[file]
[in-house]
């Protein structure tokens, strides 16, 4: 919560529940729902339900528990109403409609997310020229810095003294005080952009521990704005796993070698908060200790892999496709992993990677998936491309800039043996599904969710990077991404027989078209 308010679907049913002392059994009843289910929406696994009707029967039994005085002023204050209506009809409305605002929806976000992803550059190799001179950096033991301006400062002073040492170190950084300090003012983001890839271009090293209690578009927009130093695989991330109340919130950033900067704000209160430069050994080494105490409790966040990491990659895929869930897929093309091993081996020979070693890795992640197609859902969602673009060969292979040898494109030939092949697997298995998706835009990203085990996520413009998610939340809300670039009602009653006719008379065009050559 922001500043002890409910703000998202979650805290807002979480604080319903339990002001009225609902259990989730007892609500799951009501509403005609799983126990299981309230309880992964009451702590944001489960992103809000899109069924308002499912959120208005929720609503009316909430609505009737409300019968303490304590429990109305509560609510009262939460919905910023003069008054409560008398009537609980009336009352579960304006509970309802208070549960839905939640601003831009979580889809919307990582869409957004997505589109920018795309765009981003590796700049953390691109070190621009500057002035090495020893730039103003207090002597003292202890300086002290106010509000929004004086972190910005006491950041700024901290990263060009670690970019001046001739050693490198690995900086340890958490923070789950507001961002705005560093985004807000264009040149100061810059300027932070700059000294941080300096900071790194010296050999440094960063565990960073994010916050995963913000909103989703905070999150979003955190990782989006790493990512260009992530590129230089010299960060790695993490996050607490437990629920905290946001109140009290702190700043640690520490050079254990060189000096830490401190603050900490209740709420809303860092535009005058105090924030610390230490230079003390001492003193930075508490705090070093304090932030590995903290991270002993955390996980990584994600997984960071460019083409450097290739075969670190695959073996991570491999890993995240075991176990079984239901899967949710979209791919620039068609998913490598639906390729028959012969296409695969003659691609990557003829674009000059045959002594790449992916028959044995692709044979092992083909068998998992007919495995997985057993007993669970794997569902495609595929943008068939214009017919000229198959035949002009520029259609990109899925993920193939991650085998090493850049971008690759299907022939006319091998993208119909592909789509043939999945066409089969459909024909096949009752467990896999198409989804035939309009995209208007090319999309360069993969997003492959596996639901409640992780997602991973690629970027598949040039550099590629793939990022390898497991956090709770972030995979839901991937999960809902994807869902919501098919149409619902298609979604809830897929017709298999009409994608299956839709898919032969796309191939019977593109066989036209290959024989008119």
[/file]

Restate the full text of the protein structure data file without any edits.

[in-house]
């Protein structure tokens, strides 16, 4: 919560529940729902339900528990109403409609997310020229810095003294005080952009521990704005796993070698908060200790892999496709992993990677998936491309800039043996599904969710990077991404027989078209 308010679907049913002392059994009843289910929406696994009707029967039994005085002023204050209506009809409305605002929806976000992803550059190799001179950096033991301006400062002073040492170190950084300090003012983001890839271009090293209690578009927009130093695989991330109340919130950033900067704000209160430069050994080494105490409790966040990491990659895929869930897929093309091993081996020979070693890795992640197609859902969602673009060969292979040898494109030939092949697997298995998706835009990203085990996520413009998610939340809300670039009602009653006719008379065009050559 922001500043002890409910703000998202979650805290807002979480604080319903339990002001009225609902259990989730007892609500799951009501509403005609799983126990299981309230309880992964009451702590944001489960992103809000899109069924308002499912959120208005929720609503009316909430609505009737409300019968303490304590429990109305509560609510009262939460919905910023003069008054409560008398009537609980009336009352579960304006509970309802208070549960839905939640601003831009979580889809919307990582869409957004997505589109920018795309765009981003590796700049953390691109070190621009500057002035090495020893730039103003207090002597003292202890300086002290106010509000929004004086972190910005006491950041700024901290990263060009670690970019001046001739050693490198690995900086340890958490923070789950507001961002705005560093985004807000264009040149100061810059300027932070700059000294941080300096900071790194010296050999440094960063565990960073994010916050995963913000909103989703905070999150979003955190990782989006790493990512260009992530590129230089010299960060790695993490996050607490437990629920905290946001109140009290702190700043640690520490050079254990060189000096830490401190603050900490209740709420809303860092535009005058105090924030610390230490230079003390001492003193930075508490705090070093304090932030590995903290991270002993955390996980990584994600997984960071460019083409450097290739075969670190695959073996991570491999890993995240075991176990079984239901899967949710979209791919620039068609998913490598639906390729028959012969296409695969003659691609990557003829674009000059045959002594790449992916028959044995692709044979092992083909068998998992007919495995997985057993007993669970794997569902495609595929943008068939214009017919000229198959035949002009520029259609990109899925993920193939991650085998090493850049971008690759299907022939006319091998993208119909592909789509043939999945066409089969459909024909096949009752467990896999198409989804035939309009995209208007090319999309360069993969997003492959596996639901409640992780997602991973690629970027598949040039550099590629793939990022390898497991956090709770972030995979839901991937999960809902994807869902919501098919149409619902298609979604809830897929017709298999009409994608299956839709898919032969796309191939019977593109066989036209290959024989008119």